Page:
In the upcoming real-time strategy game BattleForge, you will purchase packs of virtual cards that can be unleashed in the game at any time. Developer EA Phenomic is hoping that collecting rare and powerful cards will be as addictive for players of BattleForge as it has been for fans of Magic: The Gathering, the collectible fantasy card game that has upward of 6 million players. Booster packs of eight cards will contain common, uncommon, rare, and ultrarare cards, and EA estimates that the packs will cost less than $5 each.
And if your pack contains a bunch of duds, head online and trade them away or sell them to the highest bidder in the auction house. Over time, as new packs and cards become available, you can amass a very sizable collection. And don't worry if your most powerful units die in battle--you will never have any of your cards taken away from you.
EA Phenomic stopped by recently to give us a look at the sandbox, the pregame staging area where you can test out your deck of cards. Here you can mix and match cards from four classes. Fire is a classic attack class; frost specializes in defense; and nature is a good support class and has the ability to heal. The fourth class, shadow, is associated with risk, EA cryptically told us, so details on shadow abilities will remain in, um, shadow. You can carry 20 different cards, and the game will ship with an estimated 200 total cards, with more to come as downloadable content. In the sandbox, you can play any of your cards and group your units together to see how they will fare in a real battle.
To put things to scale, thugs, which are fire-class foot soldiers, have an attack rating of 80 and health of 50. The juggernaut, an ultrarare fire-class unit, has an attack rating of 500 and health of 5,000. As one of the larger units in the game, the juggernaut towers over its enemies, using its special stampede ability to crush everything in its path. It also looks like a demon rhinoceros from a zoo in hell--you might want to hold on to that one.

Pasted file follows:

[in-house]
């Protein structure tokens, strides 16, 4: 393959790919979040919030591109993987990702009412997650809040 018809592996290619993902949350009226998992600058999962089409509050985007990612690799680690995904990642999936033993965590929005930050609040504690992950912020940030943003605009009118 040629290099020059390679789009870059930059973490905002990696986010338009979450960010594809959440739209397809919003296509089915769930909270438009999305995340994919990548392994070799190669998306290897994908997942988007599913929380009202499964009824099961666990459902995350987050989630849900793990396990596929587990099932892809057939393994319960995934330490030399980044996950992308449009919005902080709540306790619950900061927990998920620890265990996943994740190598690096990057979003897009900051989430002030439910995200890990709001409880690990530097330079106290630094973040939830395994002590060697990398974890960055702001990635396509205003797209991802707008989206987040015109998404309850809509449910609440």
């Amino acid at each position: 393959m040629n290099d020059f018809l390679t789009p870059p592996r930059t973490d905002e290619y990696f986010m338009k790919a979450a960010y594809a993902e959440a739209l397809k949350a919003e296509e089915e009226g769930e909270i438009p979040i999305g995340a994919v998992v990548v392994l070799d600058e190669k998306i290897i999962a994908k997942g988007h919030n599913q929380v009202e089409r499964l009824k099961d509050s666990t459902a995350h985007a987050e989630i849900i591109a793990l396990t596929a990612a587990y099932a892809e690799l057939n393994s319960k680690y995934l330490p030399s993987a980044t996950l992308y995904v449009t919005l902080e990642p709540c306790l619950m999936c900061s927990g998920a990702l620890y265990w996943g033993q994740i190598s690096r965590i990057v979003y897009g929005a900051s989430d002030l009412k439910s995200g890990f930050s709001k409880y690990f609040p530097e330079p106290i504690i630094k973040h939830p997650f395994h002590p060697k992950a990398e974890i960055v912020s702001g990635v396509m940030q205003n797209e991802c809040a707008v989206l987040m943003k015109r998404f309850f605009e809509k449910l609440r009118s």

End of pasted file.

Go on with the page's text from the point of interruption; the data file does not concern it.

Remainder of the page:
The overall goal is to build your own personalized army. BattleForge will also feature cooperative play, which is a plus for new players too intimidated to go it alone. The goal is for players to assemble their armies together and battle through intense player-versus-environment scenarios, a sort of RTS game with the feeling of a World of Warcraft group raid. At the end of each mission, a loot master will distribute the spoils of war, which consist of persistent upgrades that can be applied to your units. If you don't play well with others, you can play against them in player-versus-player tournaments.
The card system is an interesting twist in the RTS genre and has potential for success. Last year, EA's UEFA Champions League 2006-2007 soccer game introduced a playing-card feature in which in-game points were used to purchase packs of gold, silver, and bronze player cards, and it proved to be one of the game's most popular features. Will BattleForge enjoy similar success? We'll find out when the game is released in March. If you can't wait until then, head over to Battleforge.com to register for the beta.